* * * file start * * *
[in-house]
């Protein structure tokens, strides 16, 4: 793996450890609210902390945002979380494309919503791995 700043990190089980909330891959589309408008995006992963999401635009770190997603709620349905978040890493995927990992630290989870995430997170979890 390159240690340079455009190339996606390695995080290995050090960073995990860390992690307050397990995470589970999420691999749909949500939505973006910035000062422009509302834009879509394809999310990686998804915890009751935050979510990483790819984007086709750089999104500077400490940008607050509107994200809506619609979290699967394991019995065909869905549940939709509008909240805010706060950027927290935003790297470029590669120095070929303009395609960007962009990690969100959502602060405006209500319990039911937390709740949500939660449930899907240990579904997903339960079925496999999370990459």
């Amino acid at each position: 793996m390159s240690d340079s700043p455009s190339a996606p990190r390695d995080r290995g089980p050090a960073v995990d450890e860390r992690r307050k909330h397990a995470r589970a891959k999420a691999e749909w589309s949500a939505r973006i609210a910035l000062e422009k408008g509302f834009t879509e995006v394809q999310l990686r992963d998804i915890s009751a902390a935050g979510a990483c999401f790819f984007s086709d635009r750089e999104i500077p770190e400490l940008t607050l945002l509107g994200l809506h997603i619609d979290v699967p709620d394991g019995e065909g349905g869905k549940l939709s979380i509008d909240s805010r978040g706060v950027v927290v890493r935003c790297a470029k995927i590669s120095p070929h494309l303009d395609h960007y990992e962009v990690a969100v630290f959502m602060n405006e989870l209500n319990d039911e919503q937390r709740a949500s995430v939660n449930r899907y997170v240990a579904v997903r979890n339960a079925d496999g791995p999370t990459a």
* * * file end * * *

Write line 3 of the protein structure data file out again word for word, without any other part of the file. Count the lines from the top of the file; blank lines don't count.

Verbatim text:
């Amino acid at each position: 793996m390159s240690d340079s700043p455009s190339a996606p990190r390695d995080r290995g089980p050090a960073v995990d450890e860390r992690r307050k909330h397990a995470r589970a891959k999420a691999e749909w589309s949500a939505r973006i609210a910035l000062e422009k408008g509302f834009t879509e995006v394809q999310l990686r992963d998804i915890s009751a902390a935050g979510a990483c999401f790819f984007s086709d635009r750089e999104i500077p770190e400490l940008t607050l945002l509107g994200l809506h997603i619609d979290v699967p709620d394991g019995e065909g349905g869905k549940l939709s979380i509008d909240s805010r978040g706060v950027v927290v890493r935003c790297a470029k995927i590669s120095p070929h494309l303009d395609h960007y990992e962009v990690a969100v630290f959502m602060n405006e989870l209500n319990d039911e919503q937390r709740a949500s995430v939660n449930r899907y997170v240990a579904v997903r979890n339960a079925d496999g791995p999370t990459a």